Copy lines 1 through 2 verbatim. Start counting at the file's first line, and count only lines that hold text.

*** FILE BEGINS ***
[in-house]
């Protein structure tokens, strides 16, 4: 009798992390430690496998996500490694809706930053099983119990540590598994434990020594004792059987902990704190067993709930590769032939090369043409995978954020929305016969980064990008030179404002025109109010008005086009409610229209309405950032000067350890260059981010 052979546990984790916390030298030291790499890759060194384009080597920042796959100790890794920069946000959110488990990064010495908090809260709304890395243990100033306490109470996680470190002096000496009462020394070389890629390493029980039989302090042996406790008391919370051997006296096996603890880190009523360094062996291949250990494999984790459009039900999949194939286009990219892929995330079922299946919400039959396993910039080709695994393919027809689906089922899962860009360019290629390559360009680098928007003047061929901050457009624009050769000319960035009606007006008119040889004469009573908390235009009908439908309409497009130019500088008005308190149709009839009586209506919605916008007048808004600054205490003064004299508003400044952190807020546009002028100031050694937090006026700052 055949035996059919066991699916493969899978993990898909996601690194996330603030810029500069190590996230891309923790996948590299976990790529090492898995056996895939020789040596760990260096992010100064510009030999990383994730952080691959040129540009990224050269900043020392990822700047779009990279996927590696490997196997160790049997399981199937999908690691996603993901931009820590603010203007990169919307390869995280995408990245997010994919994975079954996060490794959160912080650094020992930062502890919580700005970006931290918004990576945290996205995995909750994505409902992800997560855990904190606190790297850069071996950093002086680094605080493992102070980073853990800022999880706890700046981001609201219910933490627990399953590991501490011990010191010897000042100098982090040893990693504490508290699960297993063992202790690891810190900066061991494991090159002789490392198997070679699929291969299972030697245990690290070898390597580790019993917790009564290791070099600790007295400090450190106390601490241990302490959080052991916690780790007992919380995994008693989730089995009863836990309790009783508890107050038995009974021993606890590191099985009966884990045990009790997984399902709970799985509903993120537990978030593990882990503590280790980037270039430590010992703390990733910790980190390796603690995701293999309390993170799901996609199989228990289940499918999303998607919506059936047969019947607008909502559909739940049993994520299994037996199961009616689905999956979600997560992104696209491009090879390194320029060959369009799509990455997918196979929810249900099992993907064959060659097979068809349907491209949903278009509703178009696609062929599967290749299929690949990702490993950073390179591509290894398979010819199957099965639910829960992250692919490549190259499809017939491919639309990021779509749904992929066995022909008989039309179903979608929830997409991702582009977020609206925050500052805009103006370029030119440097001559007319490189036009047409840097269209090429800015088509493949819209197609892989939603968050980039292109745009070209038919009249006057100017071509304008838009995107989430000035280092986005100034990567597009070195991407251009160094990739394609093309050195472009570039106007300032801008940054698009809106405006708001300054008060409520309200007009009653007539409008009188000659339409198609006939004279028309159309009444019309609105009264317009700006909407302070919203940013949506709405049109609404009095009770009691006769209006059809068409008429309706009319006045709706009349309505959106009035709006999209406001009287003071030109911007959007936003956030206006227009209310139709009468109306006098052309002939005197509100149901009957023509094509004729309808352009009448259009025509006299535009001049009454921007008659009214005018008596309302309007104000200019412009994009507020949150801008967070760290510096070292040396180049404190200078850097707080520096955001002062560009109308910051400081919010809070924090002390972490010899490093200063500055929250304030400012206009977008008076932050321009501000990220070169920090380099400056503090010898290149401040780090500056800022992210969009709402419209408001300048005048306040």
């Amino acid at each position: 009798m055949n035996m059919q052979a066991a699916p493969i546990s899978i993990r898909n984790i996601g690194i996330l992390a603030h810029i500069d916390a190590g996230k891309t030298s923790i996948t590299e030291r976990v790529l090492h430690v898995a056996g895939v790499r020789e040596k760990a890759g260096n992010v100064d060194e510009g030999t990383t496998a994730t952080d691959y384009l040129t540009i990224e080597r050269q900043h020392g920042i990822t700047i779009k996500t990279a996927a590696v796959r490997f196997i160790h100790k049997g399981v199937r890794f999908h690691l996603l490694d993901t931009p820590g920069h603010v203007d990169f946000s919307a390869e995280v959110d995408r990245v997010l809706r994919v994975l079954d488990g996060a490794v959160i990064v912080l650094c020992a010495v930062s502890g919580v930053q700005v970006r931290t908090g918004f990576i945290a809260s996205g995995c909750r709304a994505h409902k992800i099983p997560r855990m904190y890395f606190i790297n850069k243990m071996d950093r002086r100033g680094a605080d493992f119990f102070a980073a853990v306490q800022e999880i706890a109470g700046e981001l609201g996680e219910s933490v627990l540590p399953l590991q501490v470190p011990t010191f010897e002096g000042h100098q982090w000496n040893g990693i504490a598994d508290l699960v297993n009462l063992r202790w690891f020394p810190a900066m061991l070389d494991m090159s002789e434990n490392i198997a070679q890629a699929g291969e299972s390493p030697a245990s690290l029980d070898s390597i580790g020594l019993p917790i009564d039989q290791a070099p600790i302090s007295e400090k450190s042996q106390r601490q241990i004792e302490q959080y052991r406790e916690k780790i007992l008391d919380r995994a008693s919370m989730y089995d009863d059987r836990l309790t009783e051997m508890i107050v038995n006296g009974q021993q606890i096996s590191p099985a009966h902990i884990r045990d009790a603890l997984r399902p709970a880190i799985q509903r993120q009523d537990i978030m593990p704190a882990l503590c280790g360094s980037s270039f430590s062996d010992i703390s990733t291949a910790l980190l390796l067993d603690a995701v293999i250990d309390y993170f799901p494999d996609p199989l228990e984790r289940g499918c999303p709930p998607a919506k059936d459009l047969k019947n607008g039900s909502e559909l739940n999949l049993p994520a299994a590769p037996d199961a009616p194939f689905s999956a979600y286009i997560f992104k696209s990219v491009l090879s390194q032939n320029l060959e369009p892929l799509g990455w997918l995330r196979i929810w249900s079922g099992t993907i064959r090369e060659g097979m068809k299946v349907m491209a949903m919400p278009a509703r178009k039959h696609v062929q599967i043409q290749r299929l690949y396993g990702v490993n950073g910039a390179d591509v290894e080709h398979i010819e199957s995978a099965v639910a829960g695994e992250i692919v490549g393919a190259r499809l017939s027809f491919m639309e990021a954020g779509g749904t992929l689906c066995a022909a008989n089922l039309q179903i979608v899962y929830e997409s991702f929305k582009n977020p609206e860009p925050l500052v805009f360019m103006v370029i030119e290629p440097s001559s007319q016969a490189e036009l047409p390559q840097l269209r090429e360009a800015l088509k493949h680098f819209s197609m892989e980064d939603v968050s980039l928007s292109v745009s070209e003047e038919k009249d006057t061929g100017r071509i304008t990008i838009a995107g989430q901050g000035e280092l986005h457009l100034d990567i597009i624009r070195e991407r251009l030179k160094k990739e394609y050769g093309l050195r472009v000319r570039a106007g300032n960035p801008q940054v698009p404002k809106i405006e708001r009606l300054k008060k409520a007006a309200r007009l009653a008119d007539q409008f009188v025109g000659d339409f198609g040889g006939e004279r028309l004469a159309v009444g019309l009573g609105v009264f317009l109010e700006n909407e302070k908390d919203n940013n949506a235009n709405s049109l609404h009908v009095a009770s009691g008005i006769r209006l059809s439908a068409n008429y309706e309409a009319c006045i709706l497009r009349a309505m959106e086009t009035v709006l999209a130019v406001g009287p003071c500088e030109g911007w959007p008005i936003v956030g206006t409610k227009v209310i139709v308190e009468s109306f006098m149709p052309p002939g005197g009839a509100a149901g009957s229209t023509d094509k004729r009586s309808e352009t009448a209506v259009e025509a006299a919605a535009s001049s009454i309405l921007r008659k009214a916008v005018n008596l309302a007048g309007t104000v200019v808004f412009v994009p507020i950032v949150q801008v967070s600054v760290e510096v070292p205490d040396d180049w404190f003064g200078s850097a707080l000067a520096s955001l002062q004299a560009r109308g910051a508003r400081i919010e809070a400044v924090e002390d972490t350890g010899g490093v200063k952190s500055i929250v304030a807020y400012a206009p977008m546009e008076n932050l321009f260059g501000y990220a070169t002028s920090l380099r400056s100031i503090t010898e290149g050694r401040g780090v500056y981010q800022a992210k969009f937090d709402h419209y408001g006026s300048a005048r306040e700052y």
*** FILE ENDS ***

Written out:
[in-house]
């Protein structure tokens, strides 16, 4: 009798992390430690496998996500490694809706930053099983119990540590598994434990020594004792059987902990704190067993709930590769032939090369043409995978954020929305016969980064990008030179404002025109109010008005086009409610229209309405950032000067350890260059981010 052979546990984790916390030298030291790499890759060194384009080597920042796959100790890794920069946000959110488990990064010495908090809260709304890395243990100033306490109470996680470190002096000496009462020394070389890629390493029980039989302090042996406790008391919370051997006296096996603890880190009523360094062996291949250990494999984790459009039900999949194939286009990219892929995330079922299946919400039959396993910039080709695994393919027809689906089922899962860009360019290629390559360009680098928007003047061929901050457009624009050769000319960035009606007006008119040889004469009573908390235009009908439908309409497009130019500088008005308190149709009839009586209506919605916008007048808004600054205490003064004299508003400044952190807020546009002028100031050694937090006026700052 055949035996059919066991699916493969899978993990898909996601690194996330603030810029500069190590996230891309923790996948590299976990790529090492898995056996895939020789040596760990260096992010100064510009030999990383994730952080691959040129540009990224050269900043020392990822700047779009990279996927590696490997196997160790049997399981199937999908690691996603993901931009820590603010203007990169919307390869995280995408990245997010994919994975079954996060490794959160912080650094020992930062502890919580700005970006931290918004990576945290996205995995909750994505409902992800997560855990904190606190790297850069071996950093002086680094605080493992102070980073853990800022999880706890700046981001609201219910933490627990399953590991501490011990010191010897000042100098982090040893990693504490508290699960297993063992202790690891810190900066061991494991090159002789490392198997070679699929291969299972030697245990690290070898390597580790019993917790009564290791070099600790007295400090450190106390601490241990302490959080052991916690780790007992919380995994008693989730089995009863836990309790009783508890107050038995009974021993606890590191099985009966884990045990009790997984399902709970799985509903993120537990978030593990882990503590280790980037270039430590010992703390990733910790980190390796603690995701293999309390993170799901996609199989228990289940499918999303998607919506059936047969019947607008909502559909739940049993994520299994037996199961009616689905999956979600997560992104696209491009090879390194320029060959369009799509990455997918196979929810249900099992993907064959060659097979068809349907491209949903278009509703178009696609062929599967290749299929690949990702490993950073390179591509290894398979010819199957099965639910829960992250692919490549190259499809017939491919639309990021779509749904992929066995022909008989039309179903979608929830997409991702582009977020609206925050500052805009103006370029030119440097001559007319490189036009047409840097269209090429800015088509493949819209197609892989939603968050980039292109745009070209038919009249006057100017071509304008838009995107989430000035280092986005100034990567597009070195991407251009160094990739394609093309050195472009570039106007300032801008940054698009809106405006708001300054008060409520309200007009009653007539409008009188000659339409198609006939004279028309159309009444019309609105009264317009700006909407302070919203940013949506709405049109609404009095009770009691006769209006059809068409008429309706009319006045709706009349309505959106009035709006999209406001009287003071030109911007959007936003956030206006227009209310139709009468109306006098052309002939005197509100149901009957023509094509004729309808352009009448259009025509006299535009001049009454921007008659009214005018008596309302309007104000200019412009994009507020949150801008967070760290510096070292040396180049404190200078850097707080520096955001002062560009109308910051400081919010809070924090002390972490010899490093200063500055929250304030400012206009977008008076932050321009501000990220070169920090380099400056503090010898290149401040780090500056800022992210969009709402419209408001300048005048306040």